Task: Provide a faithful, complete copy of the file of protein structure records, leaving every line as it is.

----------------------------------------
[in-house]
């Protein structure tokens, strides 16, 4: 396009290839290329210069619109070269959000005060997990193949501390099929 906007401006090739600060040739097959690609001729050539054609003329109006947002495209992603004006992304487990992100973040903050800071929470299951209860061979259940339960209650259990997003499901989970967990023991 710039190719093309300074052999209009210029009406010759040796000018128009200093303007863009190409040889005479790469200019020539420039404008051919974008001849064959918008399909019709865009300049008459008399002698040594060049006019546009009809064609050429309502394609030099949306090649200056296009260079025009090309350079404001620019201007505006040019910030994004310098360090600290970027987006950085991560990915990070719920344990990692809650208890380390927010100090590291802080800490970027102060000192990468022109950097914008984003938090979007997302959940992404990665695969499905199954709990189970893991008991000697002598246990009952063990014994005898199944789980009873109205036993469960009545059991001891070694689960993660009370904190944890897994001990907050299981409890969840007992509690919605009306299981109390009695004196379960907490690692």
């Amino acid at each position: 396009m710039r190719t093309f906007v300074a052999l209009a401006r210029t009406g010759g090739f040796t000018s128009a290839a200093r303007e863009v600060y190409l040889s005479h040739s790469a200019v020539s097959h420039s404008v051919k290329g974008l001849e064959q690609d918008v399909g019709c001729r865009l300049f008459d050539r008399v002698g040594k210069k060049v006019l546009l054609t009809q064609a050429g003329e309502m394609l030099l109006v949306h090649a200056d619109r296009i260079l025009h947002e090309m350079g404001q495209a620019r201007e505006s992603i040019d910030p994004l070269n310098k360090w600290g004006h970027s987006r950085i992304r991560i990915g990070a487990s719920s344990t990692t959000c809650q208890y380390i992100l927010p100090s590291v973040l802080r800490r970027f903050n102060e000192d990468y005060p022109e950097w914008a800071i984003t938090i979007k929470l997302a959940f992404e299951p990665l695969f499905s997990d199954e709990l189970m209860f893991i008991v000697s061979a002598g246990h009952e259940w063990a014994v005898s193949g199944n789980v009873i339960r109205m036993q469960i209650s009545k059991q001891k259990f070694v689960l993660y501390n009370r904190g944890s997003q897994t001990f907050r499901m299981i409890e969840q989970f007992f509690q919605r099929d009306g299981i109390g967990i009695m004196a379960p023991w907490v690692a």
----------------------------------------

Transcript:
[in-house]
């Protein structure tokens, strides 16, 4: 396009290839290329210069619109070269959000005060997990193949501390099929 906007401006090739600060040739097959690609001729050539054609003329109006947002495209992603004006992304487990992100973040903050800071929470299951209860061979259940339960209650259990997003499901989970967990023991 710039190719093309300074052999209009210029009406010759040796000018128009200093303007863009190409040889005479790469200019020539420039404008051919974008001849064959918008399909019709865009300049008459008399002698040594060049006019546009009809064609050429309502394609030099949306090649200056296009260079025009090309350079404001620019201007505006040019910030994004310098360090600290970027987006950085991560990915990070719920344990990692809650208890380390927010100090590291802080800490970027102060000192990468022109950097914008984003938090979007997302959940992404990665695969499905199954709990189970893991008991000697002598246990009952063990014994005898199944789980009873109205036993469960009545059991001891070694689960993660009370904190944890897994001990907050299981409890969840007992509690919605009306299981109390009695004196379960907490690692």
């Amino acid at each position: 396009m710039r190719t093309f906007v300074a052999l209009a401006r210029t009406g010759g090739f040796t000018s128009a290839a200093r303007e863009v600060y190409l040889s005479h040739s790469a200019v020539s097959h420039s404008v051919k290329g974008l001849e064959q690609d918008v399909g019709c001729r865009l300049f008459d050539r008399v002698g040594k210069k060049v006019l546009l054609t009809q064609a050429g003329e309502m394609l030099l109006v949306h090649a200056d619109r296009i260079l025009h947002e090309m350079g404001q495209a620019r201007e505006s992603i040019d910030p994004l070269n310098k360090w600290g004006h970027s987006r950085i992304r991560i990915g990070a487990s719920s344990t990692t959000c809650q208890y380390i992100l927010p100090s590291v973040l802080r800490r970027f903050n102060e000192d990468y005060p022109e950097w914008a800071i984003t938090i979007k929470l997302a959940f992404e299951p990665l695969f499905s997990d199954e709990l189970m209860f893991i008991v000697s061979a002598g246990h009952e259940w063990a014994v005898s193949g199944n789980v009873i339960r109205m036993q469960i209650s009545k059991q001891k259990f070694v689960l993660y501390n009370r904190g944890s997003q897994t001990f907050r499901m299981i409890e969840q989970f007992f509690q919605r099929d009306g299981i109390g967990i009695m004196a379960p023991w907490v690692a």